gTranslate through TLDs: Subfolder magic with mod_rewrite

Anyone who knows me knows that I’m pretty shit with DevOps. However, I’ve finally bitten the bullet and started learning. I did my first bit of Ansible last week, and this week I’ve approached an interesting problem. I’m fairly new to this stuff but I’m hoping the few hours I spent coming up with this solution might save someone else some time later down the line.

A client came to me wanting to use the gTranslate plugin – nothing unusual there, it’s pretty handy. However, they had a premium plan and wanted to route each language through their own TLDs, which is only officially supported by routing through their nameservers. Routing through their servers comes with some risks such as downtime, which the client wasn’t willing to accept.

Enter the mod_rewrite magic! We configured the plugin using subdirectory routes – e.g. example.co.uk/hello and example.co.uk/fr/bonjour

The initial setup was quick and painless. Run through a quick wizard which configures the site. No problem there.

The plugin adds some stuff to the .htaccess file which proxies routes through a page included in the plugin. Specifically:

/content/plugins/google-language-translator/url_addon/gtranslate.php?glang={language}&gurl={url}

So I lifted this and proxied our TLDs through it.

Proxying the TLDs through to the subfolders

RewriteCond %{SERVER_NAME} =example.fr
RewriteRule ^(.*)$ https://example.co.uk/content/plugins/google-language-translator/url_addon/gtranslate.php?glang=fr&gurl=$1 [NC,P,L,QSA]T

What we’re essentially saying here is whenever we match the .fr TLD, we proxy it through the gTranslate script. Unfortunately, this needs to be repeated for each TLD.

The P flag is essential here – it needs to proxy the URL, without redirecting! We also need

However, there’s another issue now. We now have duplicate content on both example.co.uk/fr/slug and example.fr/slug

To get around this, an additional redirect was needed.

Redirecting the subfolders to the TLDs

This turned out to be a little more concise. We can take the language code directly and lob it into the TLD:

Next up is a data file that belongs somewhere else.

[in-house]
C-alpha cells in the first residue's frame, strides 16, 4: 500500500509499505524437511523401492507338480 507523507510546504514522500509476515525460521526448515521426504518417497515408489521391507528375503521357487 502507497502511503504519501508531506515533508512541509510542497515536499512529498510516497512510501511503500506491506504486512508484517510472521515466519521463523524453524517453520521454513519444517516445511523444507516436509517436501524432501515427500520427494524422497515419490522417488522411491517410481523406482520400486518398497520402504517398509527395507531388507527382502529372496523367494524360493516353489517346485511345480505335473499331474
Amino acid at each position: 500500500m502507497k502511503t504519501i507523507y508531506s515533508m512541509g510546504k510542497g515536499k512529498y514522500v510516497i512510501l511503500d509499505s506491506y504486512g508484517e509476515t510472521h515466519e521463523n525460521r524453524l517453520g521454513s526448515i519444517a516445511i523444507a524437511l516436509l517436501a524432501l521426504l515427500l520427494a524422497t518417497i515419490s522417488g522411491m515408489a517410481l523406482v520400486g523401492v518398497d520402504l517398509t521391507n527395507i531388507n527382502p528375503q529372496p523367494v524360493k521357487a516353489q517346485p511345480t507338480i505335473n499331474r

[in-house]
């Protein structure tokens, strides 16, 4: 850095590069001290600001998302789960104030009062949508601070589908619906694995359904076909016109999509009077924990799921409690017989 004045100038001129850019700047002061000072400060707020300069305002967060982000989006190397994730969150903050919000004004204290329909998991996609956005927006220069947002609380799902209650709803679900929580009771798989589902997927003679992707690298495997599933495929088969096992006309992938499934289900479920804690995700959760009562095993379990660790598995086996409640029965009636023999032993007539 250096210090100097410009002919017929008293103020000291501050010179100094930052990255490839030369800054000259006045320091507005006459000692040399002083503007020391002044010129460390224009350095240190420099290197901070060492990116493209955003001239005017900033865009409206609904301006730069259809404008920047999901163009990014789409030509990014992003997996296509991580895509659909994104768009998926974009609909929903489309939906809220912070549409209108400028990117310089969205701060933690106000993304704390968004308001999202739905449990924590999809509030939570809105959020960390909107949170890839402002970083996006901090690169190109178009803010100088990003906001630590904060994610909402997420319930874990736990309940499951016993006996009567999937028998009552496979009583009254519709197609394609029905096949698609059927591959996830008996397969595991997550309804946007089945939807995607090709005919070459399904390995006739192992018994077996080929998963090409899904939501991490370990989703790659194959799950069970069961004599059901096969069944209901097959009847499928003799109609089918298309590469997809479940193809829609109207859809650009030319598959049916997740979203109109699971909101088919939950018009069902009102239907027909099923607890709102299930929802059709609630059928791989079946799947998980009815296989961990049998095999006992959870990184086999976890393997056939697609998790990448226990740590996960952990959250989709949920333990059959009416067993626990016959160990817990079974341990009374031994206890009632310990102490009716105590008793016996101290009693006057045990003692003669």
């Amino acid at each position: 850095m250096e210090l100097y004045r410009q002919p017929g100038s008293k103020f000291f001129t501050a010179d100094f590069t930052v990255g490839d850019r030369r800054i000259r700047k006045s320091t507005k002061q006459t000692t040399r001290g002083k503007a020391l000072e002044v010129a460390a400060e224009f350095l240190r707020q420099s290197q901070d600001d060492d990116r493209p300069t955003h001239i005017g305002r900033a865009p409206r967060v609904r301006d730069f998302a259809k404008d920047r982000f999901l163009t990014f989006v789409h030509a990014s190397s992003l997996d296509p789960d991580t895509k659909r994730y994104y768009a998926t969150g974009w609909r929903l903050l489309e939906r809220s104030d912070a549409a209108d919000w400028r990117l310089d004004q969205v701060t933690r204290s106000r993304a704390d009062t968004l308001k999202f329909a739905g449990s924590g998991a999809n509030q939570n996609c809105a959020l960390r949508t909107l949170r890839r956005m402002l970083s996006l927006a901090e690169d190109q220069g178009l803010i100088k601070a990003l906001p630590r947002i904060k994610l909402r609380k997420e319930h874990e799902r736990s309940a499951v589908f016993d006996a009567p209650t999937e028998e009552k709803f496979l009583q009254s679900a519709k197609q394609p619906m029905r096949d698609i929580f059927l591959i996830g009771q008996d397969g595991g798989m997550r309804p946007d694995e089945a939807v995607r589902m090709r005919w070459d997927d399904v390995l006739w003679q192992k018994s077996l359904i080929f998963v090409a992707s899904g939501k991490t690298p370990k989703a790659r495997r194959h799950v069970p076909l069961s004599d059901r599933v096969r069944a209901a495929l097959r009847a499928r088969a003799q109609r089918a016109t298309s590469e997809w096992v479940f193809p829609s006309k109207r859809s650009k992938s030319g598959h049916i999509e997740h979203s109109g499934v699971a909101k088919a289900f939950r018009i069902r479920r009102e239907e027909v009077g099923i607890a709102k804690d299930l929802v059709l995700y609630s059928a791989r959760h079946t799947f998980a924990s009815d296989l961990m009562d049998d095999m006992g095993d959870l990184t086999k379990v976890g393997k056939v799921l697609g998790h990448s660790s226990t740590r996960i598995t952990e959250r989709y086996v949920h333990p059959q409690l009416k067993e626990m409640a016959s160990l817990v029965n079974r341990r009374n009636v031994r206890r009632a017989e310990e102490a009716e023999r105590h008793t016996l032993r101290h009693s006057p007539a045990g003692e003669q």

RewriteCond %{SERVER_NAME} =example.co.uk
RewriteRule ^(fr|de|pl|ru|it|es)/(.*)$ https://example.$1/$2 [R=301,L,NC]

I’m sure there’s probably others, but we found an exception to this rule with Japanese – gTranslate uses ja, whereas the TLD is .jp. So it needed its own rule:

RewriteCond %{SERVER_NAME} =example.co.uk
RewriteRule ^(ja)/(.*)$ https://example.jp/$2 [R=301,L,NC]

Lastly, we encountered some CORS issues with accessing certain media (e.g. fonts) through CSS files because they were referencing the primary domain. To get around this, we popped a bit of magic into the vhost config.

Allowing specific routes through CORS

This was a handy script we found on StackOverflow – we only found the issue on fonts being referenced through the primary WP url (example.co.uk), so we simply added an Access-Control-Allow-Origin header for those routes:

    <FilesMatch "\.(ttf|otf|eot|woff|woff2)$">
        <IfModule mod_headers.c>
            SetEnvIf Origin "http(s)?://(www\.)?example.(co.uk|jp|de|pl|ru|fr|it|es)$" AccessControlAllowOrigin=$0
            Header add Access-Control-Allow-Origin %{AccessControlAllowOrigin}e env=AccessControlAllowOrigin
            Header merge Vary Origin
        </IfModule>
    </FilesMatch>

It took a few hours to come up with this solution, so I’m hoping it might save someone else some time!

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